Unfairly or not, there was a widespread perception that Quinn used her pot of discretionary funds as a means to punish recalcitrant members and reward the fealty of others. Tony Avella, a former Councilman who is now a state senator, told City & State last year that because of his outspoken behavior, Quinn had denied him member items as a means of retaliation.
A July 2011 member items analysis issued by then Manhattan borough president Scott Stringer (now the city comptroller) reinforced this notion, finding significant disparities in member item allocations across the city’s Council districts. For instance, former Councilman Domenic Recchia, an ally of Quinn’s, received the most dollars in member items from the Speaker: $1,630,064. On the flip side, former Councilman Charles Barron, one of Quinn’s most vocal detractors, received the third-lowest amount: $399,464.
“Personally, the prior Speaker was very vindictive, punitive, and denied the constituents of a district their fare share, so if you did not take the same position as the Speaker, you were punished … money went to persons who lived in those districts who had residents in their district who gave graciously and abundantly to the Speaker,” said Councilwoman Inez Barron, who took over the Council seat of her husband, Charles, after he was term-limited out of office.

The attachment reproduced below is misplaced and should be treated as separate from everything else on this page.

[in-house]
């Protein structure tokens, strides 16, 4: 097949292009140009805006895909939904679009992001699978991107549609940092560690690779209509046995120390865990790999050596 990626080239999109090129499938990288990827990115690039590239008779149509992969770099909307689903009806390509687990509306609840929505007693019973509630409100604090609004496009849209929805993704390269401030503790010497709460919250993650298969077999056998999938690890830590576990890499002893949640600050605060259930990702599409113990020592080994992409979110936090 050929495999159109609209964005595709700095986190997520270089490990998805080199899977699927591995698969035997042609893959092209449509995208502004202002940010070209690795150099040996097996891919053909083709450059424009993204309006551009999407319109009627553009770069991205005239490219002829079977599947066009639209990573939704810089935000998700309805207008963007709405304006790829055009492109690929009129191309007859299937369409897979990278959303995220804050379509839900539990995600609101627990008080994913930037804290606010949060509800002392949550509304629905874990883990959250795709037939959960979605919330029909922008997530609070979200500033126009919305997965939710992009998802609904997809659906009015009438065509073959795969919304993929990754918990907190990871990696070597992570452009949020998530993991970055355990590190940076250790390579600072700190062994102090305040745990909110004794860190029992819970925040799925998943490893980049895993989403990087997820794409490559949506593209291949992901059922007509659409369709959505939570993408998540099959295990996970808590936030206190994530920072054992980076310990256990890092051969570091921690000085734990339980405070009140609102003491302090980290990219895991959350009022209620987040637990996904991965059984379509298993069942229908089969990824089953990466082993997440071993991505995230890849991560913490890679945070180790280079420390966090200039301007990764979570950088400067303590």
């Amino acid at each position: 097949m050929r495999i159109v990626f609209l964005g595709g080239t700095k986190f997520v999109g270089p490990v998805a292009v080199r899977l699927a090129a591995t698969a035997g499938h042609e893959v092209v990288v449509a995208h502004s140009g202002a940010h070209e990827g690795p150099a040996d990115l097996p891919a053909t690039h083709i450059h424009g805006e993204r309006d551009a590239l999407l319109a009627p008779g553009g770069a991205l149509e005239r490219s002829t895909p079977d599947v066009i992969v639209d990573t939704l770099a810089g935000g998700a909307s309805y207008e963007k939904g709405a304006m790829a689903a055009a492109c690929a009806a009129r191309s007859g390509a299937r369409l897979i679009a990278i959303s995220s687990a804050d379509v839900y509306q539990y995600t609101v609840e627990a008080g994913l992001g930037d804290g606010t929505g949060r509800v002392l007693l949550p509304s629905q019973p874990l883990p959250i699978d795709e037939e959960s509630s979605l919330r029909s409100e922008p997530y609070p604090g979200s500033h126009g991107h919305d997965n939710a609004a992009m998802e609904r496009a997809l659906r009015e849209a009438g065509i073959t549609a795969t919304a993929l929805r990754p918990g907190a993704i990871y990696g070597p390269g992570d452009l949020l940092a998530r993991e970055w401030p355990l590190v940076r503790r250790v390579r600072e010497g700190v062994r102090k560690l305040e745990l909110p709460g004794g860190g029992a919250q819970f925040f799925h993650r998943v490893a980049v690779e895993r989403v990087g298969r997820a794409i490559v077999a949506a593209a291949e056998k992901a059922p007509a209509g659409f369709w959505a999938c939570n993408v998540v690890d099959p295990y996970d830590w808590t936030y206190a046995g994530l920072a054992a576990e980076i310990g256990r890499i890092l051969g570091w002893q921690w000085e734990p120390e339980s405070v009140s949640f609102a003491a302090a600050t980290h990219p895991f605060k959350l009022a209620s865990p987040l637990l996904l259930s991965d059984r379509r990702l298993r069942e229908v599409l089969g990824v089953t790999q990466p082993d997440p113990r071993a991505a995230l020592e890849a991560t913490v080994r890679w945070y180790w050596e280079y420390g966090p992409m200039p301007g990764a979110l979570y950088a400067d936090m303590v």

Bronx Councilman Fernando Cabrera, who served under Quinn as well, agreed with Barron’s assessment, and emphasized the socioeconomic implications of the proposed rule changes. “I represent the fifth-poorest district in the entire city and if you look at the allocations… [the] cost of speaking up on certain issues that differed with the previous Speaker was [being] penalized—and actually it wasn’t me who got penalized, it was the constituents.”
To be fair, many of the transparency reforms to the member items process that Mark-Viverito has floated largely piggyback on reforms Quinn had already put in place. Quinn made sure that the Schedule C form, which lists those organizations applying for Council discretionary funds, was made public, along with the name of the member who sponsors each item and the amount and stated purpose of the funding. The reforms under Quinn also required applications and allocations for member items funding to be searchable through the Council’s website.
Mark-Viverito’s proposal builds on those measures by adding discretionary spending awards to the city’s Open Data Plan; creating new “open data” requirements to facilitate the searching and downloading of discretionary spending awards; and requiring discretionary fund grantees to provide a short report on their use of the money.